the school lacks tools, bandwidth and skills

Three things are needed to ensure a correct (or at least “minimum”) digitization of the school system, three minimum ingredients without which it is not possible to talk about the digitization of teaching processes nor is it possible to imagine the transmission of digital skills to children:

  1. availability of long band at the school complex:
    “lconnection speed therefore represents one of the main characteristics for the creation of a digital society and, therefore, also of a digital school; the availability of “high” speeds (connection at least 30 Mbps), in fact, widens and diversifies the range of activities that can be carried out and, above all, allows to minimize the saturation problems typical of ecosystems, such as schools, in such as the available bandwidth is very often shared between several stations at the same time“;
  2. availability of one internal network able to distribute access in all teaching spaces:
    in addition to the particularly high costs, in fact, aspects of a technical nature should not be underestimated, since the underlying complexity of the architecture of a school’s telematic network is considerable“;
  3. the possibility of doing instrumentation maintenance, otherwise subject to rapid deterioration:
    it is good to remember that a telematic network is a dynamic communication system which, as mentioned, is constantly evolving and which, therefore, requires updating and maintenance activities with significant additional costs“.

With the report “Educate Digital“, l’AGCOM has drawn up a report on the state of digitization in Italian schools that goes to photograph a problematic situation. In relation to the three essential points, in particular, not only serious shortcomings emerge, but also serious disparities linked to the territory, grade and size of the institutions.

[…] the analysis conducted by the Authority proposes a methodological approach through which to monitor the digitization process of schools and at the same time, thanks to the declination of objectives and tools, use the results to effectively address the necessary interventions, in order to guarantee an effective, concrete digitization process capable of allowing the school system to keep pace with what is happening in other countries.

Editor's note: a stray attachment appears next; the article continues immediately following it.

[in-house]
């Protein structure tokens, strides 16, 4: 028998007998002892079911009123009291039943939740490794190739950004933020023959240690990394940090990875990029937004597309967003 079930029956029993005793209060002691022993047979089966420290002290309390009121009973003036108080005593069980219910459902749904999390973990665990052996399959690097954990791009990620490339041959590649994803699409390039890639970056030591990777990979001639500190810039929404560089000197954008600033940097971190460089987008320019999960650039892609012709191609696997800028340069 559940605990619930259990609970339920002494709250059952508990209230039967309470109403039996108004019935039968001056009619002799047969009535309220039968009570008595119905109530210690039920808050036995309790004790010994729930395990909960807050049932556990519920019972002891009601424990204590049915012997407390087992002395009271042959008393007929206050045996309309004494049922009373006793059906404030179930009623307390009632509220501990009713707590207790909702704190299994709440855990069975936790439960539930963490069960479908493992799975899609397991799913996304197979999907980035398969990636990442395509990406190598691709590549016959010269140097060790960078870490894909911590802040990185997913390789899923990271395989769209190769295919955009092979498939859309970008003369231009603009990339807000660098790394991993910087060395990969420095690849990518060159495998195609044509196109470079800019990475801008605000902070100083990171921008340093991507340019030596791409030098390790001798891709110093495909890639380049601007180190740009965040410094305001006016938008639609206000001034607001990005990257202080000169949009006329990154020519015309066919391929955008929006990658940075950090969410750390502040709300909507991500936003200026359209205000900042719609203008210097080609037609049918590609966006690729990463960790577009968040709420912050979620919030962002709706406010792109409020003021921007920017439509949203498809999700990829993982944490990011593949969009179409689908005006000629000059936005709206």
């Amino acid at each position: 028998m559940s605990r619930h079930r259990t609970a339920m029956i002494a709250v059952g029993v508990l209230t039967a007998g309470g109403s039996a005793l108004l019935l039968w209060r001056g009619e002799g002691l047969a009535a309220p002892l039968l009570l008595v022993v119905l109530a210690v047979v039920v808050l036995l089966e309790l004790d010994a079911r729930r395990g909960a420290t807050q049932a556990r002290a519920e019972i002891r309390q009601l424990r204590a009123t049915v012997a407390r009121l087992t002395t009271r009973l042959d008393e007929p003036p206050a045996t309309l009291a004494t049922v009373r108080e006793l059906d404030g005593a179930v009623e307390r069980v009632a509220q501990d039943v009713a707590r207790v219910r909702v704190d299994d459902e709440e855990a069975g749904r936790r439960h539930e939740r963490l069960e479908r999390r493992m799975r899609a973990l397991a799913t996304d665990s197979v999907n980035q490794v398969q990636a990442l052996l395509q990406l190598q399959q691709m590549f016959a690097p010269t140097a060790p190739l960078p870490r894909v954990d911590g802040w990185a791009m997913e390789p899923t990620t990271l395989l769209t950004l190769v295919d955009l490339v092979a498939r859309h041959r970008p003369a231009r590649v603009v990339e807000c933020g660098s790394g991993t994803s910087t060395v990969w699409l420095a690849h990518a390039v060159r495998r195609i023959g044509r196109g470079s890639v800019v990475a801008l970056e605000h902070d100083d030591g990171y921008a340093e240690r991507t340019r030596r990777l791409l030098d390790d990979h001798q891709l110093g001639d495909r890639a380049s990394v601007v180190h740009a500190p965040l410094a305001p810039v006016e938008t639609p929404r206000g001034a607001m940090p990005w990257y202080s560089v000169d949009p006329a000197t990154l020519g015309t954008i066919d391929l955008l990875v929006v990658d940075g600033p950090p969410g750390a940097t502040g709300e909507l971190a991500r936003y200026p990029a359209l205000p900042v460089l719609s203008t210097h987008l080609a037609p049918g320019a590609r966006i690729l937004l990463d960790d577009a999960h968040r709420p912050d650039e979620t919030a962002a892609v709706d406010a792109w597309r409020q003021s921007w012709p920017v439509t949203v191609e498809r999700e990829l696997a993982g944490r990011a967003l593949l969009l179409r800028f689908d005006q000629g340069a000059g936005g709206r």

Educate Digital

The AGCOM report starts from the assumption that, based on the DESI index (Digital Economy and Society Index) used by the European Commission to measure the level of implementation of the Digital Agenda, our country ranks 25th out of 28: not exactly a prestigious result. If the work in progress at the PA is in the hands of the Digital Transformation Team, in the school the plans seem less coordinated and more complex, also having to clash with the lack of infrastructures and funds for the necessary investments.

The goodness of the report lies in the profound integration that is made of the school system within the country system: the school is not photographed as an element in its own right, but is analyzed as a piece of a broader picture of the Public Administration.

Specifically, the introduction of digital technology within the educational processes of today’s school system, the problems identified are first of all of a dual nature: there is a theme of costs (from the purchase of devices to that of connectivity) and there is a theme of skills, two equally complex areas but whose resolution implies completely different reasoning.

At a macroscopic level, it emerges first of all that access to broadband does nothing but reflect the situation of Italian broadband, where speed is on average poor and where some areas are poorly served. The statistics also say that the computers available are usually few, with an average that is on average equal to 1/3 compared to the European framework. However, studying the digitalization of schools, and above all finding terms of comparison with other European realities, is complex. However, there are some elements that help to better understand the weaknesses of the Italian system: